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Cubans find in Van Van a new sound, born from the mixture of salsa, changüi, rock... That rhythm next to their catchy lyrics was the result of experimentation, of the ear ready for the outer place.  

After 40 years in the stages Van Van is still "eso que anda". They don't go out of fashion, they linger in the audience’s preference and they are the best orchestra in Cuba. It’s impossible to speak of the band without praising their songs, the seal they have left in the music of the island.
A lot has to be said about them and its founding father Juan Formell, National Prize for Music and who has Beatles as his idols as well as Benny More’s music.
The recent documentary film "Eso que anda", produced by Ian Padron makes a summary of the history in four decades of work from the testimonies of its members: the musicians who belonged and those gone but “who are still Van Van."
The documentary exploits all the spice and rhythm of Van Van; it could not be any another way if we are mentioning Cuba’s greatest band. You feel like rushing out to dance after watching this documentary film.
The images show the band members during the great national tour they made in 2006: great musicians who are good-natured, charismatic who walk the streets of different cities of Cuba. They interact with people, they talk and even improvise songs with local musicians spontaneously because they are an inseparable part of the people, it’s thanks to them that they exist.
Van Van’s popularity is unquestionable. During the tour thousands of people attended the squares with towering figures like 270 thousand spectators in Santiago de Cuba and 100 thousand in Guantanamo.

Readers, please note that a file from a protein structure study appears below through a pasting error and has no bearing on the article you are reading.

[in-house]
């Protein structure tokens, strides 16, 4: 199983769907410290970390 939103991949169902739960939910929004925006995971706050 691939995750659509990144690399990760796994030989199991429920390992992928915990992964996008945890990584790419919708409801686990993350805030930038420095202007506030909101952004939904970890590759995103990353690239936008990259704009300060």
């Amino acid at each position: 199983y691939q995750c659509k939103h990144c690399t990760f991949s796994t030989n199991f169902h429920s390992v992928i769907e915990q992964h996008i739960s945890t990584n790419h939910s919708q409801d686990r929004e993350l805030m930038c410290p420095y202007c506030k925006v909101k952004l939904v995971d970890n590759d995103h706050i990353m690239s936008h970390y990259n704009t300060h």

They were the boom of the time and they are still the best. As one of their refrains goes "There’s plenty of Van Van for a while". On Formell’s opinion, their success is due to the communication established with dancers, in giving people what they
That’s why it is said that they are the narrators of their time, that has made them legitimate promoters of the Cuban identity, and that makes of Formell a troubadour, as singer and songwriter Pablo Milanes qualifies him. José Luis Quintana (Changuito) and Cesar Pedroso (Pupy) accompanied Formell since the beginnings in the search of that authentic sound.
They coined a seal; everyone knows when Van Van is playing. They have known how to speak with each epoch; it can be noticed in the lyrics of their songs. But at the same time we can say that the orchestra's sound has not been contaminated, it has
evolved being the same: "I am Van Van the same as always". That stability has been possible thanks to the genius of the elders next to the youngest.
The documentary film "Eso que anda" had to be also homage to the maestro of salsa music: San Juan Formell - as some people call him -. He has the main characteristic of an artist: his people love him. That’s why they are already part of the history of all those who have listened to them, those of us who have learned to dance with them. Thanks to Formell and his musicians all those who are Cubans will always need Van Van wherever they are.
They have a spot in the hearts of all Cubans. At least I always want them to perform every January first at the Antimperialist Tribune in the Havana Seawall because that’s a fine start of the year. There’s no discussion: Van Van will

still be “eso que anda...”

Source: Cubasi

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